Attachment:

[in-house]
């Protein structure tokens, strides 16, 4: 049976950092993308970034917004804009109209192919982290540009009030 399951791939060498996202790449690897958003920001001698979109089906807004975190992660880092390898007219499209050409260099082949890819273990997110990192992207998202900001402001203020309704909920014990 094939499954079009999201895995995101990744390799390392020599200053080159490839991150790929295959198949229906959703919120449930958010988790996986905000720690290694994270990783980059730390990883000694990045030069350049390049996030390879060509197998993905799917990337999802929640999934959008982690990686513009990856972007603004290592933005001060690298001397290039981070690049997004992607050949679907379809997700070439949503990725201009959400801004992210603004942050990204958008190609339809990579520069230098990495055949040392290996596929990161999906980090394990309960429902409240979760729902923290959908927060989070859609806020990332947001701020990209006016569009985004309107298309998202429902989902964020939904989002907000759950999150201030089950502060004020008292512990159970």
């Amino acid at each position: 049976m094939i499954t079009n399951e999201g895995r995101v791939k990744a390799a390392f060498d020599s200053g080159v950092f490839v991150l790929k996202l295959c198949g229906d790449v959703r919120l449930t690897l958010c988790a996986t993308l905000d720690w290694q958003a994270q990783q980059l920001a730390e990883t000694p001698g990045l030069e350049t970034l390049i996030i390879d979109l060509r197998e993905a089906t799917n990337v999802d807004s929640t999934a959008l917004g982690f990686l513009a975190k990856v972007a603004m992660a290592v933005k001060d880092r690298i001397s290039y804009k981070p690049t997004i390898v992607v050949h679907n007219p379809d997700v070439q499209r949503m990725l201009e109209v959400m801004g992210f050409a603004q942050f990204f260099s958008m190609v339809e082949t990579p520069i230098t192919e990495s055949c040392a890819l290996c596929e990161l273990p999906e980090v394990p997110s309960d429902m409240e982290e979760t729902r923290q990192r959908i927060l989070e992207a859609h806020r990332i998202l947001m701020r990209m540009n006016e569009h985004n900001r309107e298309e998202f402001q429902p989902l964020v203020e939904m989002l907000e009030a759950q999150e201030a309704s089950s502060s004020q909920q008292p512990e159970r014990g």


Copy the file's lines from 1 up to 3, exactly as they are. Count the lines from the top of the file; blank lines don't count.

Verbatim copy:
[in-house]
């Protein structure tokens, strides 16, 4: 049976950092993308970034917004804009109209192919982290540009009030 399951791939060498996202790449690897958003920001001698979109089906807004975190992660880092390898007219499209050409260099082949890819273990997110990192992207998202900001402001203020309704909920014990 094939499954079009999201895995995101990744390799390392020599200053080159490839991150790929295959198949229906959703919120449930958010988790996986905000720690290694994270990783980059730390990883000694990045030069350049390049996030390879060509197998993905799917990337999802929640999934959008982690990686513009990856972007603004290592933005001060690298001397290039981070690049997004992607050949679907379809997700070439949503990725201009959400801004992210603004942050990204958008190609339809990579520069230098990495055949040392290996596929990161999906980090394990309960429902409240979760729902923290959908927060989070859609806020990332947001701020990209006016569009985004309107298309998202429902989902964020939904989002907000759950999150201030089950502060004020008292512990159970």
């Amino acid at each position: 049976m094939i499954t079009n399951e999201g895995r995101v791939k990744a390799a390392f060498d020599s200053g080159v950092f490839v991150l790929k996202l295959c198949g229906d790449v959703r919120l449930t690897l958010c988790a996986t993308l905000d720690w290694q958003a994270q990783q980059l920001a730390e990883t000694p001698g990045l030069e350049t970034l390049i996030i390879d979109l060509r197998e993905a089906t799917n990337v999802d807004s929640t999934a959008l917004g982690f990686l513009a975190k990856v972007a603004m992660a290592v933005k001060d880092r690298i001397s290039y804009k981070p690049t997004i390898v992607v050949h679907n007219p379809d997700v070439q499209r949503m990725l201009e109209v959400m801004g992210f050409a603004q942050f990204f260099s958008m190609v339809e082949t990579p520069i230098t192919e990495s055949c040392a890819l290996c596929e990161l273990p999906e980090v394990p997110s309960d429902m409240e982290e979760t729902r923290q990192r959908i927060l989070e992207a859609h806020r990332i998202l947001m701020r990209m540009n006016e569009h985004n900001r309107e298309e998202f402001q429902p989902l964020v203020e939904m989002l907000e009030a759950q999150e201030a309704s089950s502060s004020q909920q008292p512990e159970r014990g």